Blanca Suarez

William Van Meter
Mariano Vivanco

If someone were to describe the plot of the new Pedro Almodóvar film, the listener might fairly imagine something akin to The Human Centipede (2009) or Saw III (2006). Besides matricide, suicide, and fratricide, there is also forced cosmetic surgery, including a vaginoplasty—on a dude. But fear not. In the hands of the master Spanish auteur, The Skin I Live In is far from a gross-out. “He’s turned the whole genre around,” says one of the film’s stars, 22-year-old Spanish newcomer Blanca Suárez. “The film is nothing like a horror movie. It makes you think.” In typical Almodóvarian style, The Skin I Live In is sublimely over-the-top. “The first time I watched it,” Suárez remembers, “I didn’t know how to react. I wanted to burst out laughing, but I didn’t dare because the atmosphere was so dark.” In the film, Suárez plays Norma, a meek, mentally disturbed beauty seemingly straight out of a Tennessee Williams play and transplanted to the modern-day Spanish suburbs. After witnessing her mother’s suicide, Norma suffers from post-traumatic stress disorder, among various other conditions. Even in a world populated by extreme characters, Norma might be the most out-there—she shifts from quiet to hysterical in a flash. “When playing an insane character, you tend to overact,” she explains. “Pedro wanted me to do the opposite.” Most of Suárez’s scenes are with Antonio Banderas, who plays her father, a vengeful plastic surgeon. Although the actress is no novice in front of the camera, sharing the big screen with an established star like Banderas proved daunting. “He was aware that it was stressful,” she admits. “He normalized things and said, ‘This is business as usual.’ ” Suárez’s role in The Skin I Live In is a far cry from her sexpot public image in Spain, where she began acting at 18, and is mostly known for playing a boarding-school ice princess on the teen horror-soap El Internado. Now Suárez is back to her usual business of starring in the second season of El Barco, a sci-fi drama. She isn’t sure if The Skin I Live In will be her Penélope Cruz–like vehicle to catapult her to Hollywood. “This is quite an unusual film,” she warns. “Not everyone will be prepared to accept it.”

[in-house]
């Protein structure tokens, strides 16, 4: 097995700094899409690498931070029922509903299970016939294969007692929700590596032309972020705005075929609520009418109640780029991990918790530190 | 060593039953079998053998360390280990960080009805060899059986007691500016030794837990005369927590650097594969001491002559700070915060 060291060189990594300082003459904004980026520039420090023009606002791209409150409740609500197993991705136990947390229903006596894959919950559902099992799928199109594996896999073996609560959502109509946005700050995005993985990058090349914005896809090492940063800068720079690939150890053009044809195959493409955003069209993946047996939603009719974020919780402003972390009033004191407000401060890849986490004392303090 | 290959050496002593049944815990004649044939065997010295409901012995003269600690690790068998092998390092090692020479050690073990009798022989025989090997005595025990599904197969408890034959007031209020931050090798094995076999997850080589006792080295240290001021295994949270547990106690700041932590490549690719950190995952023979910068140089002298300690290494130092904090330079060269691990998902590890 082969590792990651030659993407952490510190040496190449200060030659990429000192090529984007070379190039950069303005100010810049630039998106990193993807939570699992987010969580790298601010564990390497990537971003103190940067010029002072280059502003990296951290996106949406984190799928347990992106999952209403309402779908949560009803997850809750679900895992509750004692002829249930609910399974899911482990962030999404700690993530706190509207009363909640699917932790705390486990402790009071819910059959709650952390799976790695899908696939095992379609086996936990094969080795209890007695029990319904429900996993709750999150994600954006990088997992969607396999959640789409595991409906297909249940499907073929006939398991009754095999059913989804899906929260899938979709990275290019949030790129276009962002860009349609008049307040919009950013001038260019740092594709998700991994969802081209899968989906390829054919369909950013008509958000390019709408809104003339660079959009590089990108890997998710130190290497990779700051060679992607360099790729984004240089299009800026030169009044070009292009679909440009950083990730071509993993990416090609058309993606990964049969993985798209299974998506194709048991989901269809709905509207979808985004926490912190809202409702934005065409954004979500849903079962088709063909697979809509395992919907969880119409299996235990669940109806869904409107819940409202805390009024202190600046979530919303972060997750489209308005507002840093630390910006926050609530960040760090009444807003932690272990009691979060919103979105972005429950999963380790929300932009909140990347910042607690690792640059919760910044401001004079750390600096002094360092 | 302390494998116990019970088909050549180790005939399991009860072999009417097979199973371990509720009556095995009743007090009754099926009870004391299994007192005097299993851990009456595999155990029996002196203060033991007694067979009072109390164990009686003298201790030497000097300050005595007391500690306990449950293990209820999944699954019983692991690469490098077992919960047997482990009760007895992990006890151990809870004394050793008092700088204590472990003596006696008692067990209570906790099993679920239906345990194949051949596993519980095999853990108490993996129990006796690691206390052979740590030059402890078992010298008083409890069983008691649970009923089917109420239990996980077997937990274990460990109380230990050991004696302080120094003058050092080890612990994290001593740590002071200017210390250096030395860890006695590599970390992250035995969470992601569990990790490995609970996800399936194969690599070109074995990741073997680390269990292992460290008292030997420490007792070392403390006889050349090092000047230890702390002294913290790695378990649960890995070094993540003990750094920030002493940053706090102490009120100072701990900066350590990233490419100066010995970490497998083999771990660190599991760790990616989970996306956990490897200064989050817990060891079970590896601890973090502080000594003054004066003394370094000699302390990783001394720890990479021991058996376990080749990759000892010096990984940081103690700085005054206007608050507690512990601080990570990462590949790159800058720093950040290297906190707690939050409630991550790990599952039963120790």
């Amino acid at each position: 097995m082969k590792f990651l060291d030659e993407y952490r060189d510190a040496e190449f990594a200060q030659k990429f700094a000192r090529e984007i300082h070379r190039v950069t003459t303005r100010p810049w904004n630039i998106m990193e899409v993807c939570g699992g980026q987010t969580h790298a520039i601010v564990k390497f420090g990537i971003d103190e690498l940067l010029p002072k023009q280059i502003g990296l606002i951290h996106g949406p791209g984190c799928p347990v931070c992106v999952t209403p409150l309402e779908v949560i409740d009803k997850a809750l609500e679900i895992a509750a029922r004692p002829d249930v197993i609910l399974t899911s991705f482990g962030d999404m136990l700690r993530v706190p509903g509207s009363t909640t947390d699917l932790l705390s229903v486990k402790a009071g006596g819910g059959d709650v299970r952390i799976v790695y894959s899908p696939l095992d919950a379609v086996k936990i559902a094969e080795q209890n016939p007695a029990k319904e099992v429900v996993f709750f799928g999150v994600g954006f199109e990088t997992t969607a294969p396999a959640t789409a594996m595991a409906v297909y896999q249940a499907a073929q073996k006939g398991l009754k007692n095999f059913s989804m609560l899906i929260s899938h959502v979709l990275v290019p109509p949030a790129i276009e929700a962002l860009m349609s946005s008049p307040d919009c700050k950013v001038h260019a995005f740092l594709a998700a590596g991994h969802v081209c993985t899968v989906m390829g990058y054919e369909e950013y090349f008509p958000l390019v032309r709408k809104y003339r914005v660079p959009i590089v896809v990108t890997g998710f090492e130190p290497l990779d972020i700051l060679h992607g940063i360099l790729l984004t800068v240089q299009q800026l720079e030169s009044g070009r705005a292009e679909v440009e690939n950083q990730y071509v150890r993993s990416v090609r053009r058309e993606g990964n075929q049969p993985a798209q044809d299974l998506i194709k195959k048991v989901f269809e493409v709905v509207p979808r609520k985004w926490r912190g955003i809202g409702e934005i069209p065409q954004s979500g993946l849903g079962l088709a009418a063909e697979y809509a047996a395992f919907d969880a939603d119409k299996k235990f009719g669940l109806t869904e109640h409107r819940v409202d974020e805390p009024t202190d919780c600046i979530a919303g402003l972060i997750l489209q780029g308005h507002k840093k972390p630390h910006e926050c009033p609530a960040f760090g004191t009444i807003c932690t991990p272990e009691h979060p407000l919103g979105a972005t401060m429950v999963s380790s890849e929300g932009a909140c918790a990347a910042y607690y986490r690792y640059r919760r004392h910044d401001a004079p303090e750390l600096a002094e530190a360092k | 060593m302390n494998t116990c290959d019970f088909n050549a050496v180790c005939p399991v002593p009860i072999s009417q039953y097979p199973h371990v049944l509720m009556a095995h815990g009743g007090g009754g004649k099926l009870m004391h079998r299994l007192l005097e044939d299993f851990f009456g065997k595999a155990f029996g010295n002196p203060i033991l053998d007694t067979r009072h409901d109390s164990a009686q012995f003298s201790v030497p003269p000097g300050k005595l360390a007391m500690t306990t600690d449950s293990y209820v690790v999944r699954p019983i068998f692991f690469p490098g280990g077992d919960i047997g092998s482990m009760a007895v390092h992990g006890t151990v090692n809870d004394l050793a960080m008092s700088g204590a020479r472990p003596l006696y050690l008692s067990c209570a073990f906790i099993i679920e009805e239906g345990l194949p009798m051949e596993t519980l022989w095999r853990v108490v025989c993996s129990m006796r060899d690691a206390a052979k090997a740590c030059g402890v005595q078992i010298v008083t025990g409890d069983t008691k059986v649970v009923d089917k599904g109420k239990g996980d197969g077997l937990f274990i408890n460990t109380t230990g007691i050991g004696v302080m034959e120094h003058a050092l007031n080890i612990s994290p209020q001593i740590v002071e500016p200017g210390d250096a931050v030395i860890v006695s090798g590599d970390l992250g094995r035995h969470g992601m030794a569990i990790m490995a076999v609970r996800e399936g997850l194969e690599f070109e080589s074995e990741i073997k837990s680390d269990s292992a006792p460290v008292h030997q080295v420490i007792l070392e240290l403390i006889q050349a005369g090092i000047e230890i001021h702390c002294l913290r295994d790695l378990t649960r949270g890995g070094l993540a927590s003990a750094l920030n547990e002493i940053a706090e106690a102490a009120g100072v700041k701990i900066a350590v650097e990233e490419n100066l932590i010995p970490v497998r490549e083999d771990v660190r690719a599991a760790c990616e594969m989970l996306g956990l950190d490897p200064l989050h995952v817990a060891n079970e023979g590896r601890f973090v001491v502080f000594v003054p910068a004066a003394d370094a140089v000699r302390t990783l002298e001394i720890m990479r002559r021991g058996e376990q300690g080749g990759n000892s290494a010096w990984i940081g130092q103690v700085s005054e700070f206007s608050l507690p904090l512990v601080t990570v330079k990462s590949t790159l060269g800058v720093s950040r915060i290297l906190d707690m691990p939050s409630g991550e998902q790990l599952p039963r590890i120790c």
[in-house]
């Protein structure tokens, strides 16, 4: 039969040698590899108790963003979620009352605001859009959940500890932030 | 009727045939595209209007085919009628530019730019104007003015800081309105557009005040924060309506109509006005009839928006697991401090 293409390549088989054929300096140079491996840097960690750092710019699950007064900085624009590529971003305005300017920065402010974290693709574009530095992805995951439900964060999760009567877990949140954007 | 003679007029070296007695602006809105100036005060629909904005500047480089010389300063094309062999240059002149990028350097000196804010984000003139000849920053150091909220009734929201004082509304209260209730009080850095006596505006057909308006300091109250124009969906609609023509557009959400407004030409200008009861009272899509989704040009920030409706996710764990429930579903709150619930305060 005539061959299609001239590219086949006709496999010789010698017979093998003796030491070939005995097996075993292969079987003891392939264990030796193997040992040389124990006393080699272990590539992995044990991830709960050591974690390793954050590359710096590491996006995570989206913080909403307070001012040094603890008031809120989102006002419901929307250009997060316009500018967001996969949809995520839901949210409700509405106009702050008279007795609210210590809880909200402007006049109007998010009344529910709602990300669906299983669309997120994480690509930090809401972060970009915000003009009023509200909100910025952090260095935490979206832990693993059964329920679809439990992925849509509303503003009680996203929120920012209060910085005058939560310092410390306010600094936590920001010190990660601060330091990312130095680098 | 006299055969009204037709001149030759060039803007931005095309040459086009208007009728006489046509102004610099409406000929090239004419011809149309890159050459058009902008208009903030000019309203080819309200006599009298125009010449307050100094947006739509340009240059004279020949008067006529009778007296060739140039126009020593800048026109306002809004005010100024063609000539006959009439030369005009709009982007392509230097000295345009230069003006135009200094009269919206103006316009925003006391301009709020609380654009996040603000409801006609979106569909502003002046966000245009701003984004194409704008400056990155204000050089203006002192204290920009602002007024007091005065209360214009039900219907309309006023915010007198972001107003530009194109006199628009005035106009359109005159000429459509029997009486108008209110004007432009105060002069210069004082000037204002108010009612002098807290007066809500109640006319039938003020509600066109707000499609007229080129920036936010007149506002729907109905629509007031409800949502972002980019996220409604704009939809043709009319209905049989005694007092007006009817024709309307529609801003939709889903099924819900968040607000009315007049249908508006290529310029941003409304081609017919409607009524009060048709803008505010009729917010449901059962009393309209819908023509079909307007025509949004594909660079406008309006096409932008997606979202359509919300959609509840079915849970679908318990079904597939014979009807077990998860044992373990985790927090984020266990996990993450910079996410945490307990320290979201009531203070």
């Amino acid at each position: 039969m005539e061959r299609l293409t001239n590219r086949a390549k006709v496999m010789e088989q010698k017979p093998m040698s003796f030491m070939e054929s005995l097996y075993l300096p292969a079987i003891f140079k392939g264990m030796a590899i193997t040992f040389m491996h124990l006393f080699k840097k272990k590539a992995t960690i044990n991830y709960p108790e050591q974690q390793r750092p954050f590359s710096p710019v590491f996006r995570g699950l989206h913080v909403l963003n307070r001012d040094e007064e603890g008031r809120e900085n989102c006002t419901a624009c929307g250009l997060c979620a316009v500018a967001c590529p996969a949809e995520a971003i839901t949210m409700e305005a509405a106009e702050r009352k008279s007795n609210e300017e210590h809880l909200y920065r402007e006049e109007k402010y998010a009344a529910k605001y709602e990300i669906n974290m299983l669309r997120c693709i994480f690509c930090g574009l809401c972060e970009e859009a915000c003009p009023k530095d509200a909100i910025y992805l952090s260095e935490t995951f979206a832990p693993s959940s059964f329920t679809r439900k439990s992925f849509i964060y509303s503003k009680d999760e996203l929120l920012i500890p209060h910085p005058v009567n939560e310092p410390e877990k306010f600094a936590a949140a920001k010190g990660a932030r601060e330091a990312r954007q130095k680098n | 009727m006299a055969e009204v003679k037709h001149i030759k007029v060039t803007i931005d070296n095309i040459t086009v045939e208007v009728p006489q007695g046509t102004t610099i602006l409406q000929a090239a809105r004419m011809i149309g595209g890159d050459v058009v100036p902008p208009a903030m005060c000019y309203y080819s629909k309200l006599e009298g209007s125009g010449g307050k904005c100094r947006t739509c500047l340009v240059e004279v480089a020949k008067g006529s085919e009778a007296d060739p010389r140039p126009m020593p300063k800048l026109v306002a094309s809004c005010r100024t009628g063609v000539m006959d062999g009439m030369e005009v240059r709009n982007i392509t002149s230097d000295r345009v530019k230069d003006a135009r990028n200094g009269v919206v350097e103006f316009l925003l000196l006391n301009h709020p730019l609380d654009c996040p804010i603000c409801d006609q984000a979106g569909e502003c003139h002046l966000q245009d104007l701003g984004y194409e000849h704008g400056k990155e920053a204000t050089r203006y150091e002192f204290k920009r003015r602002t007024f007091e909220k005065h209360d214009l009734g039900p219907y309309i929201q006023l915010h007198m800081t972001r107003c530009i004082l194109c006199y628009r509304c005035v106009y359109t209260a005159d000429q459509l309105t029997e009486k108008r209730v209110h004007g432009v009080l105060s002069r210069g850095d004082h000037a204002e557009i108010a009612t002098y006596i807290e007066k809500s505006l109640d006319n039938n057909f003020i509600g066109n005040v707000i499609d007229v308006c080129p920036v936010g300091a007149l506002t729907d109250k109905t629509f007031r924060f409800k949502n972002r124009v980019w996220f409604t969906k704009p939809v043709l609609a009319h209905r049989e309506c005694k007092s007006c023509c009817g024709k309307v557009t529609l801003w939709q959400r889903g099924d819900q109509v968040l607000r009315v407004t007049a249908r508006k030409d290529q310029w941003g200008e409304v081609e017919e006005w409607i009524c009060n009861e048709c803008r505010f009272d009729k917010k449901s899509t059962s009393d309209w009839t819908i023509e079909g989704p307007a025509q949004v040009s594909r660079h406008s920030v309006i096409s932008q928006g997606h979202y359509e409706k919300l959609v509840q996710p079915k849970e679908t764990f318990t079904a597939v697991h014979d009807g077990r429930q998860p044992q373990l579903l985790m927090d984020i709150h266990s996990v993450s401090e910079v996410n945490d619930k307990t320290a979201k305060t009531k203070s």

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November 2014

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